We affirm appellant Walter Green's conviction for the felony murder of a one-year-old child left in his care. 1
The underlying felony is cruelty to children. OCGA 16-5-70
The State presented evidence that appellant shared his mobile home with a woman and her one-year-old and three-year-old daughters. On December 4, 1993, the woman left the children in Green's care. Approximately three hours later, the one-year-old child was pronounced dead at a local hospital. Local police and U. S. Army CID personnel interviewed appellant several times. Initially, he told them that he had found the child not breathing in her room, and unsuccessfully attempted to resuscitate her. When confronted with evidence of abdominal bruising on the child, appellant admitted to investigators that he had lost patience with the child and struck her four times in the stomach with his fist, whereupon she had stopped breathing and had not responded to his efforts at cardiopulmonary resuscitation. He enlisted a neighbor to drive him and the victim to the local hospital where he was told she was dead. Appellant testified at trial and admitted he had deliberately struck the child in the stomach three or four times out of frustration, but had not intended to harm her. The State and appellant stipulated that the forensic pathologist who performed the autopsy of the child determined the cause of death to be extensive hemorrhaging in the peritoneal cavity caused by the child's lacerated liver which resulted from blunt-force abdominal injuries to the child. The doctor opined that the fatal injuries were consistent with the child having been struck with a fist in the abdomen, and that the evidence suggested more than one blow had been inflicted.
1. On appeal, appellant asserts the evidence presented by the State was not sufficient to sustain his conviction because there was no evidence that he deliberately intended to cause harm to the child. It is not necessary to establish that appellant struck the child with the "deliberate intent" of inflicting excessive physical pain. Rigenstrup v. State, 197 Ga. App. 176 (4) (398 SE2d 25) (1990)
. Rather, the jury was entitled to conclude that appellant, a 6'3", 195-pound adult, maliciously caused the child to suffer excessive physical pain when he repeatedly struck the one-year-old wilfully and wantonly " 'with an awareness of a plain and strong likelihood that such harm may result.' [Cit.]" Jones v. State, 263 Ga. 835
, 839 (439 SE2d 645
) (1994). The evidence was sufficient to authorize the jury to conclude beyond a reasonable doubt that appellant was guilty of felony murder, with cruelty to children as the underlying felony. Jackson v. Virginia, 443 U. S. 307 (99 SC 2781, 61 LE2d 560) (1979).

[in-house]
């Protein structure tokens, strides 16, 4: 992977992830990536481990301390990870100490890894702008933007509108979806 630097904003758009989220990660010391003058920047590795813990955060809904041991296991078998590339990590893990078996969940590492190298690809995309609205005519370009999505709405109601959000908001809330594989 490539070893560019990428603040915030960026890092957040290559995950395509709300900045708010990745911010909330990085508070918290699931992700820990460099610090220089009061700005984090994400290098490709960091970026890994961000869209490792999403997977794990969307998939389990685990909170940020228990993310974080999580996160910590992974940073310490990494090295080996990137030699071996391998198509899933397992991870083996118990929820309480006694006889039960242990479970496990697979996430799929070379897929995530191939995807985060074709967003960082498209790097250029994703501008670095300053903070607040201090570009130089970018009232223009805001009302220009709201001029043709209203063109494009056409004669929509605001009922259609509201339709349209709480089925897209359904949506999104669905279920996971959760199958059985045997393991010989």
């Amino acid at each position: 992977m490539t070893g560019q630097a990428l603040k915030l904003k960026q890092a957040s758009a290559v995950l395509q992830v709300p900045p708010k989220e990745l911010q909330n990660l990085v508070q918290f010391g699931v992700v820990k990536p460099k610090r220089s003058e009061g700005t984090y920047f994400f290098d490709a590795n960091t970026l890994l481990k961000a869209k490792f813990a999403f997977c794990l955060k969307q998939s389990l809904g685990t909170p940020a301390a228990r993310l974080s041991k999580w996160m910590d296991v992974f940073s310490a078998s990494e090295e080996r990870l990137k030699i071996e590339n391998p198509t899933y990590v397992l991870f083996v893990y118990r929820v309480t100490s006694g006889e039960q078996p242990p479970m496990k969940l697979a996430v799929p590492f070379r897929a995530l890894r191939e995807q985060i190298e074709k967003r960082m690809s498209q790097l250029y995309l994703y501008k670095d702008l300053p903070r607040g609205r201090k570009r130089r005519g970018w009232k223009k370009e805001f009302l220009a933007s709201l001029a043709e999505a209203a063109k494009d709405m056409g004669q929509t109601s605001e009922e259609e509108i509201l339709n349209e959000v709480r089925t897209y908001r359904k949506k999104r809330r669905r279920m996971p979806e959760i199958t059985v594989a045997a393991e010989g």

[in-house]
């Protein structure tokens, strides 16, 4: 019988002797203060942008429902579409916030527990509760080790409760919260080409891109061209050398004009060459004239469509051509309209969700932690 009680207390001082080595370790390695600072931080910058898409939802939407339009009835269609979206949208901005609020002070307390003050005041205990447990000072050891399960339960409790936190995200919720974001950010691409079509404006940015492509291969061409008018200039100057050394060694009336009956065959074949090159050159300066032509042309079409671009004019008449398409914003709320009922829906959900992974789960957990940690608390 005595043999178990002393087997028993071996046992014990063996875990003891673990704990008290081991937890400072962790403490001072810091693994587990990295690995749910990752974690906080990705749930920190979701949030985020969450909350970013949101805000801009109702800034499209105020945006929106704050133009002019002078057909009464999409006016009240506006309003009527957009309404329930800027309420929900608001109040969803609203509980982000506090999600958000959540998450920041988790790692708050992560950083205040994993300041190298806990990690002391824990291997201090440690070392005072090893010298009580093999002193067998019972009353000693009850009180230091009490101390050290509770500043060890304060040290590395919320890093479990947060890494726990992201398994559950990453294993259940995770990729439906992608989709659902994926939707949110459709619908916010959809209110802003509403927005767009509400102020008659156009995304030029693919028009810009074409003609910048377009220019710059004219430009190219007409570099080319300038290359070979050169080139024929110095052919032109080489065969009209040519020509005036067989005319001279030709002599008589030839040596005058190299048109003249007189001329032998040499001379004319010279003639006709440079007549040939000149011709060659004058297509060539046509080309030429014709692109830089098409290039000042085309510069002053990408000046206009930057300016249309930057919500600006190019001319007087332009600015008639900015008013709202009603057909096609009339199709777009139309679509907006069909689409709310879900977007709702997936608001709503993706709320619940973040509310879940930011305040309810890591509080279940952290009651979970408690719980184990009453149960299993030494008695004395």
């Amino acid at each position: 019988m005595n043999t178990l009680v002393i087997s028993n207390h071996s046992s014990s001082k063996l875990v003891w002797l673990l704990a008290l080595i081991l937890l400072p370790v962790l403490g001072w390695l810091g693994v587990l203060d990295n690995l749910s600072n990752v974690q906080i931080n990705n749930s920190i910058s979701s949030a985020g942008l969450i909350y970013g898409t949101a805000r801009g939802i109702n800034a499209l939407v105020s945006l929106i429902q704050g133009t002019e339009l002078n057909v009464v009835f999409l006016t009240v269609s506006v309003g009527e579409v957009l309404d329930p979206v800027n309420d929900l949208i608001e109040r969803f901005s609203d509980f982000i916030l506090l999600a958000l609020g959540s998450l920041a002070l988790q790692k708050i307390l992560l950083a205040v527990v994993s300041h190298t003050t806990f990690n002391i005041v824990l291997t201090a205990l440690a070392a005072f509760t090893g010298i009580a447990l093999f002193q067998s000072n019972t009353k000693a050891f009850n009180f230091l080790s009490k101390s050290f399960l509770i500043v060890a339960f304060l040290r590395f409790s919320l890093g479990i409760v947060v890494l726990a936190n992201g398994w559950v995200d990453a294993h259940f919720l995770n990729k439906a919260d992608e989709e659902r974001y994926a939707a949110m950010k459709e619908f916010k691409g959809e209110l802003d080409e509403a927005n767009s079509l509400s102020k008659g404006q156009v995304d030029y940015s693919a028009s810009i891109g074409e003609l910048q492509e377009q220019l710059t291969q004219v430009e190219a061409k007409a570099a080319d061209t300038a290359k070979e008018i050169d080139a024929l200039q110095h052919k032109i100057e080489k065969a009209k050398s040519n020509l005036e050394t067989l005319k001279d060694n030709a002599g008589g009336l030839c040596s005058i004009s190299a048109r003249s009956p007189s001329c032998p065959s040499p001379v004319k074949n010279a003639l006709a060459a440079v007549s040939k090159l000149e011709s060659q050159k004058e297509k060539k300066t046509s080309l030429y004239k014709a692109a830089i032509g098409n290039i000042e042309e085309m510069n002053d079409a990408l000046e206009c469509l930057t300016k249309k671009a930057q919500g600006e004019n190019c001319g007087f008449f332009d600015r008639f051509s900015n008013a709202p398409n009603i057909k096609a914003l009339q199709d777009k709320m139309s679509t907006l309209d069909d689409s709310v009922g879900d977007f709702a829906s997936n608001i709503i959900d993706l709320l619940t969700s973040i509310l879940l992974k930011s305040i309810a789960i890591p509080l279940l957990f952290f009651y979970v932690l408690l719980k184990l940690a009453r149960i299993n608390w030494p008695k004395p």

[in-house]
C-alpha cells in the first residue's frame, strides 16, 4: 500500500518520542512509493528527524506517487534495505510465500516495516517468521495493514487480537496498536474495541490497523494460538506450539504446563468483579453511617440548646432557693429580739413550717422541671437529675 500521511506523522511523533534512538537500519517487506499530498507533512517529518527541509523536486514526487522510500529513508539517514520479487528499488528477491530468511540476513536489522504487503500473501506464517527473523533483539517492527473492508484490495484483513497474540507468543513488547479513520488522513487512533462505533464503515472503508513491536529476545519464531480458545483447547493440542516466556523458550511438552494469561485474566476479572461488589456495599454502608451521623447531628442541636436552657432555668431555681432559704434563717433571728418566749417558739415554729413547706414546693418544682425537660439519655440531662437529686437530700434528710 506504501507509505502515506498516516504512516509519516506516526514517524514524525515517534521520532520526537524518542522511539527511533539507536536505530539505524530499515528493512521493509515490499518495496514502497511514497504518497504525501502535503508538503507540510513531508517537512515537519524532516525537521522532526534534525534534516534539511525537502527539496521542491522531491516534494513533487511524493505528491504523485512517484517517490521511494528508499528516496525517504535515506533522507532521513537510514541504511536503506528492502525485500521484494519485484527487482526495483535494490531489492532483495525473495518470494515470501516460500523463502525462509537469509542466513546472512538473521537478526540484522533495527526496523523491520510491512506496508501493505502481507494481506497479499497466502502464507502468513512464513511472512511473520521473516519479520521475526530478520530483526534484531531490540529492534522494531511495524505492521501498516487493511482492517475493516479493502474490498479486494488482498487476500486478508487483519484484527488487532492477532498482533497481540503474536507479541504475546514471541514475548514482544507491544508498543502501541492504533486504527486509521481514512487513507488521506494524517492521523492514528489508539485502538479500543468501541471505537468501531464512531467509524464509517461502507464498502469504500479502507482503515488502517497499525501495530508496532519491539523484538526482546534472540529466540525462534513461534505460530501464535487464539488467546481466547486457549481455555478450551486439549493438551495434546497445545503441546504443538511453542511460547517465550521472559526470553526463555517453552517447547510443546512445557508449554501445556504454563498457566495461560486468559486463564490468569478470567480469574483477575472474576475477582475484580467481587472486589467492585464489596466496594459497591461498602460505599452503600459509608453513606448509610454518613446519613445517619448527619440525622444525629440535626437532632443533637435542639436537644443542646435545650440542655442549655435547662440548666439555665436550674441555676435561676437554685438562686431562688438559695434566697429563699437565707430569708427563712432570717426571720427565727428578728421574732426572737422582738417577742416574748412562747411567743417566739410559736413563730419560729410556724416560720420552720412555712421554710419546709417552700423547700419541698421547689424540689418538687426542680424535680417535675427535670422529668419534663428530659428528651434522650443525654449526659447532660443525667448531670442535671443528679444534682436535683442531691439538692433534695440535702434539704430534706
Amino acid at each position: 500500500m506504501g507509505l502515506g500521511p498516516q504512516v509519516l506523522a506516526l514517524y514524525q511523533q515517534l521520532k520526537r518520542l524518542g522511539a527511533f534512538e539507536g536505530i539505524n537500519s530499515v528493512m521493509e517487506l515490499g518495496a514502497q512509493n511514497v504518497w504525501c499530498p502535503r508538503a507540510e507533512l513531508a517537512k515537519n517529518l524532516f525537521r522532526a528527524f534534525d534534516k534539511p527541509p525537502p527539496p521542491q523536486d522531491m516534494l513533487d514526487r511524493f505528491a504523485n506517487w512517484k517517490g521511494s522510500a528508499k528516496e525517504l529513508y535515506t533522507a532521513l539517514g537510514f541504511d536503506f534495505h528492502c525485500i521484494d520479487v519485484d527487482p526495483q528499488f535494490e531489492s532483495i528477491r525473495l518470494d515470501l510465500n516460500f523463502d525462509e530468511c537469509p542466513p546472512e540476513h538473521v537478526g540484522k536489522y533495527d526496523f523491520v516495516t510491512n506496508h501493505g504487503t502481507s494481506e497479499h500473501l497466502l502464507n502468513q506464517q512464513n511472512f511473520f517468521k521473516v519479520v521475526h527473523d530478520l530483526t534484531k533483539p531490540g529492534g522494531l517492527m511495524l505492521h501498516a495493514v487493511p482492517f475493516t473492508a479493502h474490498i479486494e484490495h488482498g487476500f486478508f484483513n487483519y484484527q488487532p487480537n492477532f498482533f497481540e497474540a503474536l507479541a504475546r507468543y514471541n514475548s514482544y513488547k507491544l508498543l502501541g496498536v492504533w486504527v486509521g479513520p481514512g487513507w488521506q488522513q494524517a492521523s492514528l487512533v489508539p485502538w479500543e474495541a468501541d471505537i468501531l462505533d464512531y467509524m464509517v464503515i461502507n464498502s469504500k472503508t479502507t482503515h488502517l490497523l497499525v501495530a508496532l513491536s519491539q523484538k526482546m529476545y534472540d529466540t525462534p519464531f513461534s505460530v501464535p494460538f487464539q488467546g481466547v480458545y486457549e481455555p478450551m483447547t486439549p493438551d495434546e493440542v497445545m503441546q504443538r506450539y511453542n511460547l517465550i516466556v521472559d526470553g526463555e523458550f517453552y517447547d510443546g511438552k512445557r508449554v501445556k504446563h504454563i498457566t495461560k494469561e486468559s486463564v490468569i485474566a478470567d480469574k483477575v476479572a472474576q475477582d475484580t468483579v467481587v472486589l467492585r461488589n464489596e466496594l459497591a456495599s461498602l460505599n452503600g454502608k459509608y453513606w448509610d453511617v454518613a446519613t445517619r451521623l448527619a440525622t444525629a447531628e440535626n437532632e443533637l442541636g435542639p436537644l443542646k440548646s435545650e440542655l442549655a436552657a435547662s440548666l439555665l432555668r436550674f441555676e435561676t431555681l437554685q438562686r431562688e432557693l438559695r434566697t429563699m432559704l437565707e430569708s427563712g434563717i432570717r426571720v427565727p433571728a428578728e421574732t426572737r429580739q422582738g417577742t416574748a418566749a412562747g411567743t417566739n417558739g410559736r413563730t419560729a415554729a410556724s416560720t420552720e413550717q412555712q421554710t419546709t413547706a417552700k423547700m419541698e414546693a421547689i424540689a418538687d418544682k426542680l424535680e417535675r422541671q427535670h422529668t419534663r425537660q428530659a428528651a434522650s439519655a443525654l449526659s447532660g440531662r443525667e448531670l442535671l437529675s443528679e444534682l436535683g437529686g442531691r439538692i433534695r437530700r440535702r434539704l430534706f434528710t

2. Contrary to appellant's assertion, the trial court did not err in failing to give a jury instruction defining the term "maliciously" as used in OCGA 16-5-70
(b), the statute which defines and prohibits cruelty to children. As we held in Jones v. State, supra, 263 Ga. at 838, "the term 'maliciously' as used in the cruelty to children statute is of such obvious significance and common understanding that there is no need to define it in the jury charge. [Cits.]"
3. Lastly, appellant takes issue with the admission of three preautopsy photographs of the victim taken 24 hours after her death while she lay on the pathologist's table. The photos show the child's bruises and distended stomach. Pre-autopsy photos which show the location and nature of wounds are relevant. Isaac v. State, 263 Ga. 872 (3) (440 SE2d 175) (1994)
; Graves v. State, 260 Ga. 779 (4) (399 SE2d 922) (1991)
. The photographs did not depict the body after its state had been changed by authorities or the pathologist. Compare Brown v. State, 250 Ga. 862 (5) (302 SE2d 347) (1983)
. The fact that the photos may have shown the body with the stomach more swollen and the bruises more distinct than was the case immediately after the child died did not make the photos inadmissible since " 'mutilation of [the] victim resulting from the crime against [her] may . . . have relevance to the trial of [the] alleged assailant.' [Cit.]" Bromley v. State, 259 Ga. 377 (8) (380 SE2d 694) (1989)
, where this Court found no error in the admission of photos of the partially decomposed body of the child victim.
Dupont K. Cheney, District Attorney, J. Thomas Durden, Assistant District Attorney, Michael J. Bowers, Attorney General, Paula K. Smith, Senior Assistant Attorney General, Beth Attaway, Assistant Attorney General, for appellee.